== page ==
History, Ethics and Identity in the Works of Claudio Magris
Claudio Magris is one of Italy’s – and Europe’s – most renowned thinkers and writers. He is considered an authority on central European literature and culture and is frequently interviewed about his hometown Trieste, the region called Mitteleuropa and the European Union. But what makes Magris such a relevant figure on the European literary scene?
European Vistas aims to answer this question by analysing the three most central elements in Magris’ novels – history, ethics and identity – in relation to contemporary Europe. His choice of particular histories are considered in terms of the ethical ideas and values that motivate him as well as the relevance of these stories for Europe. The book also explores Magris’ understanding and narration of identity and its potential for a transnational mode of identification, specifically within the European context. Ultimately, the author demonstrates why Magris’ ideas about history, ethics and identity are fundamental for Europe’s future.
Chapter 3 ‘Identity should always be declined in the plural’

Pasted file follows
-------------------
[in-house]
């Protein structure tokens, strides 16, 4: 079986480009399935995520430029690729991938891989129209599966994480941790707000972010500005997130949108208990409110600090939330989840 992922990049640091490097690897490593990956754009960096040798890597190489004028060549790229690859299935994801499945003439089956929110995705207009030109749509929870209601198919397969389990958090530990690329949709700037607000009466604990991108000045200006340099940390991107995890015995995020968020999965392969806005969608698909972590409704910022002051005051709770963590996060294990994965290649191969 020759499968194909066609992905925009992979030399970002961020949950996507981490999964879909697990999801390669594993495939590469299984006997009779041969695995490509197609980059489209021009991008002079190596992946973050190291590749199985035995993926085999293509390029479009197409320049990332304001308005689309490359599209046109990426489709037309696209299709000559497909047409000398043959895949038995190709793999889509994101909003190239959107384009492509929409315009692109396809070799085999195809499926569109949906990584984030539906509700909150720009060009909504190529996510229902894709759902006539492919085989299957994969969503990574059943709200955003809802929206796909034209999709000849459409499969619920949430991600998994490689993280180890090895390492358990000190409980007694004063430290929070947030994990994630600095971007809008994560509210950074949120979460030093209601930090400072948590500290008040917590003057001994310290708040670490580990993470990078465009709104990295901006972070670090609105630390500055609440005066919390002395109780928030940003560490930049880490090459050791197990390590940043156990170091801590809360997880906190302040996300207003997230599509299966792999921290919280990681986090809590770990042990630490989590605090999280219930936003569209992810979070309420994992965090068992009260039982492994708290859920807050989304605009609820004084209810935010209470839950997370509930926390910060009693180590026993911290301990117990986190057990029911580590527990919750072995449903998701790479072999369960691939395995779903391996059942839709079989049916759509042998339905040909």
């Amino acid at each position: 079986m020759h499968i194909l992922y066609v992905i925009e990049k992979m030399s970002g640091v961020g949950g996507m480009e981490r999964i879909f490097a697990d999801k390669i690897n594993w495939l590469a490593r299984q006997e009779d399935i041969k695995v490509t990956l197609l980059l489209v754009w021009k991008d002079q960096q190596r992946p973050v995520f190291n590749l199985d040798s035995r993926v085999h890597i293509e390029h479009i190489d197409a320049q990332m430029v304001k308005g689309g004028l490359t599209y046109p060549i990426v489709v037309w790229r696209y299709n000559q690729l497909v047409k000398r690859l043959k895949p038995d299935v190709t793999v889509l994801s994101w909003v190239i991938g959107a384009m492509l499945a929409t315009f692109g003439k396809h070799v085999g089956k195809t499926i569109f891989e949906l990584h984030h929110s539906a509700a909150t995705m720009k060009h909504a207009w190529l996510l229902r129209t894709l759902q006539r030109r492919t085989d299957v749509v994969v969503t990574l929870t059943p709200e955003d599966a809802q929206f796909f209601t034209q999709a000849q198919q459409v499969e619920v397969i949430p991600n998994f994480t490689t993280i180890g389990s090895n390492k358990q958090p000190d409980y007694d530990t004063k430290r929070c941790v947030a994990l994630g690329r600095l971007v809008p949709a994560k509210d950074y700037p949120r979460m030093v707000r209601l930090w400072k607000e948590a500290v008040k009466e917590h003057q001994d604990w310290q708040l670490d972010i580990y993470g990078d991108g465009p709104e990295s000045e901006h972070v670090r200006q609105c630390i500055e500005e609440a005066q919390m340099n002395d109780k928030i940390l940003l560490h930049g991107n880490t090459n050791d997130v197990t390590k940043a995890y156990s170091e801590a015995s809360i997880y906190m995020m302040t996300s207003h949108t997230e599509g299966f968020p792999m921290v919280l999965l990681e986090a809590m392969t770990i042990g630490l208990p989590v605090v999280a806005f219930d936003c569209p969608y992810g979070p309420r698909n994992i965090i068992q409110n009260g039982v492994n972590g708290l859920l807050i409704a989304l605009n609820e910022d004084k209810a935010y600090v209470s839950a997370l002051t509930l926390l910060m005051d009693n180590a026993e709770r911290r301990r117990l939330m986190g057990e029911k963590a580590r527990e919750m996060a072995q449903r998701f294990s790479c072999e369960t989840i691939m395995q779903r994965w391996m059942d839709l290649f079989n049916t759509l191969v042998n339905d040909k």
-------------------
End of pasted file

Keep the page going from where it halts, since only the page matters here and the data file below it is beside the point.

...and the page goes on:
‘Identity should always be declined in the plural’1
Claudio Magris’ ethical approach to narrating history is, as indicated in the previous chapter, a basis for the construction of a transnational memory and, consequentially, of a transnational identity. But how do Magris’ novels speak of and represent identity? After all, the issue of identity has been called ‘the leitmotiv’ of his writing (Parmegiani, 2012: 321). Magris’ literature, indeed, offers an analysis of identity on various levels: Danube, for instance, provides a reflection on the individual and collective self through the river as a metaphor for identity, and Blindly’s Salvatore appears as an individual who has lost his sense of self and of belonging to a community.
When Magris expresses himself on the topic of the self in his essays, he primarily chooses a historical approach to analysing identity. If history is a product of narrativization – as indicated in Chapter 1 – then identity is a narrative construction as well, as it is rooted in the past (Southgate, 2009: 126). Indeed, in Microcosms, Magris affirms that although all identities consider themselves natural, they are, in fact, constructions and products of the will (1997: 143). According to Magris, this last point is often forgotten, especially in the case of national identity, which is often seen as natural and monolithic. Here Magris addresses identity as narration, but one constructed over time. However, the sense of self is not a stable, dormant entity: in his essay ‘Identità, ovvero...
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